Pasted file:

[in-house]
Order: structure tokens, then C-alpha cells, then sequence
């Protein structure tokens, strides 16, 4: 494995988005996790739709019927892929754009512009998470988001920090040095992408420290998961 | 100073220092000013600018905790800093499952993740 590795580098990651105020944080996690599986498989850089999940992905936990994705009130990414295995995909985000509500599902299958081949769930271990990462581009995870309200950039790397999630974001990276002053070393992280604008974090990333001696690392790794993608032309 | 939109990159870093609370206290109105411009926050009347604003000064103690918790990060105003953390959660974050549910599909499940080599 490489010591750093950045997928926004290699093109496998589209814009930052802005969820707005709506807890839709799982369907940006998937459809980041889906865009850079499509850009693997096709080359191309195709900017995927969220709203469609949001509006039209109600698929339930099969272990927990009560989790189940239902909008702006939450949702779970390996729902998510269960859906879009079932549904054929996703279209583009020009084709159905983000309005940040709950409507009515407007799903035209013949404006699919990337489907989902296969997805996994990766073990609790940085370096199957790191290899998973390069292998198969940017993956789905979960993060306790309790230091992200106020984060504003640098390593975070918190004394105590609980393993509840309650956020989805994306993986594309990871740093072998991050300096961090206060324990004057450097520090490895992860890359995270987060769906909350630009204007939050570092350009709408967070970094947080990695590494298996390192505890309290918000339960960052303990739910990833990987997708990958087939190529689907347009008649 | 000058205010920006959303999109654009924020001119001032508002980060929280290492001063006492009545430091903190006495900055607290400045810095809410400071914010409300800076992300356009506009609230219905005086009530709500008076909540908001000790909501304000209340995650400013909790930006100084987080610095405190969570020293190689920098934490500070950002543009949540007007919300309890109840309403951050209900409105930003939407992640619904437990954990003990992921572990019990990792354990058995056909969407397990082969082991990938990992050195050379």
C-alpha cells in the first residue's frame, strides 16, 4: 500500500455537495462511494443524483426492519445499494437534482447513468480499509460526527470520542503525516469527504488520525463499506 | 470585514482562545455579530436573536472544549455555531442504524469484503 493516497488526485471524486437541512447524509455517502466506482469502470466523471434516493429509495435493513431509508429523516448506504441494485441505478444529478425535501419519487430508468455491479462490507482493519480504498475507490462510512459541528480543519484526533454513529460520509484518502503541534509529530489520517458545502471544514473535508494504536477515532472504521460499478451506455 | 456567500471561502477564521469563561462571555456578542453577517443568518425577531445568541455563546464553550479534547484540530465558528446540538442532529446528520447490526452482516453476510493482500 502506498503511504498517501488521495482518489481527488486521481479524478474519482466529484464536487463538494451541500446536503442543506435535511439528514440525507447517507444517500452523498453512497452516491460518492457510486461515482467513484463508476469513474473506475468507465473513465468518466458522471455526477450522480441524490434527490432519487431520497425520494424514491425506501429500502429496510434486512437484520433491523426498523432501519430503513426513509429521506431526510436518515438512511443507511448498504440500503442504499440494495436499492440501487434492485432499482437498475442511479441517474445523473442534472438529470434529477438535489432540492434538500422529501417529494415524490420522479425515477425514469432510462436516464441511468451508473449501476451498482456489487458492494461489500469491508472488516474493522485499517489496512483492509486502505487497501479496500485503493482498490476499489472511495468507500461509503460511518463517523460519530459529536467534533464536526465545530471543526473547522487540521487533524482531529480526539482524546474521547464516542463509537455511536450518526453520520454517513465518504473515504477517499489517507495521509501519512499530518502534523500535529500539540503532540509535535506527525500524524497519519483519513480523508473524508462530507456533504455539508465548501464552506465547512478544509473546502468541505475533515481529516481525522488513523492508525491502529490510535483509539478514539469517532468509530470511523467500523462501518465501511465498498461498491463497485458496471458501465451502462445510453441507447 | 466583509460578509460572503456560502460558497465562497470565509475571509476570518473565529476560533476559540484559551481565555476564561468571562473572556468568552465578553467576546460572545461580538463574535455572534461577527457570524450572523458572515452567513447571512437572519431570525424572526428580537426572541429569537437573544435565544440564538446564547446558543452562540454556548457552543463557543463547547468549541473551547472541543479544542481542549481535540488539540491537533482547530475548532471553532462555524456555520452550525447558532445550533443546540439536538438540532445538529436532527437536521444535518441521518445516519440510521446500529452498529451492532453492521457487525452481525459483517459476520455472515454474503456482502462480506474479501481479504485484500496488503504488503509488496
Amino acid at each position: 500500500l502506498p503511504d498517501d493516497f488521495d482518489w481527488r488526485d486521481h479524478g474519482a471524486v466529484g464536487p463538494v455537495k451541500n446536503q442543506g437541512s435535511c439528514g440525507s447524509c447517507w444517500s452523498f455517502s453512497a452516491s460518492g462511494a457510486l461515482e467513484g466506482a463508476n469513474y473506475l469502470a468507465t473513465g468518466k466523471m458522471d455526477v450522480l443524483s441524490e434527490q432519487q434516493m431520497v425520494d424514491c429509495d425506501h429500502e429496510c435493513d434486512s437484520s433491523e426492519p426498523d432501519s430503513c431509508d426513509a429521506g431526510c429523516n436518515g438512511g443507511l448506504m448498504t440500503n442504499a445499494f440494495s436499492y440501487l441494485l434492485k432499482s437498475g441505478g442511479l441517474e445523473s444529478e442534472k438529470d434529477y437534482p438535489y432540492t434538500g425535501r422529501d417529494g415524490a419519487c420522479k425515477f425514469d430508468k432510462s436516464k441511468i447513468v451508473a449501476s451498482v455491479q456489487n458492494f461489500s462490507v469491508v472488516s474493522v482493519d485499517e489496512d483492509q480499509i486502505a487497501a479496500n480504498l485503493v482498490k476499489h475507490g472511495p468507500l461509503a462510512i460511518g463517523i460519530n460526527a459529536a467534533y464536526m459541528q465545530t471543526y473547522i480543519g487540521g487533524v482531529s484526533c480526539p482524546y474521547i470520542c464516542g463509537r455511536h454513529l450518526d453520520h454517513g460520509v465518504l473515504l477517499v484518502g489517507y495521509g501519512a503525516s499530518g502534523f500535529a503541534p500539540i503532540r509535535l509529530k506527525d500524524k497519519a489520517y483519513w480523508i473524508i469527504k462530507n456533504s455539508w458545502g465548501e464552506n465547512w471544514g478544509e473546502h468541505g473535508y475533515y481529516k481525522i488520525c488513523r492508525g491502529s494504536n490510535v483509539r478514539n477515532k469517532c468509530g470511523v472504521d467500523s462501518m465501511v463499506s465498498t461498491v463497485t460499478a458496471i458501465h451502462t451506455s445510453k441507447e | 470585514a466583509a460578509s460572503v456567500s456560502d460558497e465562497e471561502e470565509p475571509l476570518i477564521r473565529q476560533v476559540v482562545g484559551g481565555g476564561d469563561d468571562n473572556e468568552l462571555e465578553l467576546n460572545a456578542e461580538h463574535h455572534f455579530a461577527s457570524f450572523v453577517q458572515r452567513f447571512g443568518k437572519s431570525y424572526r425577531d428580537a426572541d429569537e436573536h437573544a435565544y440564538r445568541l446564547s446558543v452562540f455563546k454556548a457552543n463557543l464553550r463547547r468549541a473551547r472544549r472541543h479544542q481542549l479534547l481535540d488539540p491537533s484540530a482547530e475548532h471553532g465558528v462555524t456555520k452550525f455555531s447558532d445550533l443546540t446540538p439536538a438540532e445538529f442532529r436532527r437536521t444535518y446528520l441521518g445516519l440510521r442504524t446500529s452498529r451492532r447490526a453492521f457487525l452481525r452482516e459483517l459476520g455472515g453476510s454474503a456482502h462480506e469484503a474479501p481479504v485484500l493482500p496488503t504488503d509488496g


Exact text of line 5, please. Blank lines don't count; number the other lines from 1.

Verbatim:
Amino acid at each position: 500500500l502506498p503511504d498517501d493516497f488521495d482518489w481527488r488526485d486521481h479524478g474519482a471524486v466529484g464536487p463538494v455537495k451541500n446536503q442543506g437541512s435535511c439528514g440525507s447524509c447517507w444517500s452523498f455517502s453512497a452516491s460518492g462511494a457510486l461515482e467513484g466506482a463508476n469513474y473506475l469502470a468507465t473513465g468518466k466523471m458522471d455526477v450522480l443524483s441524490e434527490q432519487q434516493m431520497v425520494d424514491c429509495d425506501h429500502e429496510c435493513d434486512s437484520s433491523e426492519p426498523d432501519s430503513c431509508d426513509a429521506g431526510c429523516n436518515g438512511g443507511l448506504m448498504t440500503n442504499a445499494f440494495s436499492y440501487l441494485l434492485k432499482s437498475g441505478g442511479l441517474e445523473s444529478e442534472k438529470d434529477y437534482p438535489y432540492t434538500g425535501r422529501d417529494g415524490a419519487c420522479k425515477f425514469d430508468k432510462s436516464k441511468i447513468v451508473a449501476s451498482v455491479q456489487n458492494f461489500s462490507v469491508v472488516s474493522v482493519d485499517e489496512d483492509q480499509i486502505a487497501a479496500n480504498l485503493v482498490k476499489h475507490g472511495p468507500l461509503a462510512i460511518g463517523i460519530n460526527a459529536a467534533y464536526m459541528q465545530t471543526y473547522i480543519g487540521g487533524v482531529s484526533c480526539p482524546y474521547i470520542c464516542g463509537r455511536h454513529l450518526d453520520h454517513g460520509v465518504l473515504l477517499v484518502g489517507y495521509g501519512a503525516s499530518g502534523f500535529a503541534p500539540i503532540r509535535l509529530k506527525d500524524k497519519a489520517y483519513w480523508i473524508i469527504k462530507n456533504s455539508w458545502g465548501e464552506n465547512w471544514g478544509e473546502h468541505g473535508y475533515y481529516k481525522i488520525c488513523r492508525g491502529s494504536n490510535v483509539r478514539n477515532k469517532c468509530g470511523v472504521d467500523s462501518m465501511v463499506s465498498t461498491v463497485t460499478a458496471i458501465h451502462t451506455s445510453k441507447e | 470585514a466583509a460578509s460572503v456567500s456560502d460558497e465562497e471561502e470565509p475571509l476570518i477564521r473565529q476560533v476559540v482562545g484559551g481565555g476564561d469563561d468571562n473572556e468568552l462571555e465578553l467576546n460572545a456578542e461580538h463574535h455572534f455579530a461577527s457570524f450572523v453577517q458572515r452567513f447571512g443568518k437572519s431570525y424572526r425577531d428580537a426572541d429569537e436573536h437573544a435565544y440564538r445568541l446564547s446558543v452562540f455563546k454556548a457552543n463557543l464553550r463547547r468549541a473551547r472544549r472541543h479544542q481542549l479534547l481535540d488539540p491537533s484540530a482547530e475548532h471553532g465558528v462555524t456555520k452550525f455555531s447558532d445550533l443546540t446540538p439536538a438540532e445538529f442532529r436532527r437536521t444535518y446528520l441521518g445516519l440510521r442504524t446500529s452498529r451492532r447490526a453492521f457487525l452481525r452482516e459483517l459476520g455472515g453476510s454474503a456482502h462480506e469484503a474479501p481479504v485484500l493482500p496488503t504488503d509488496g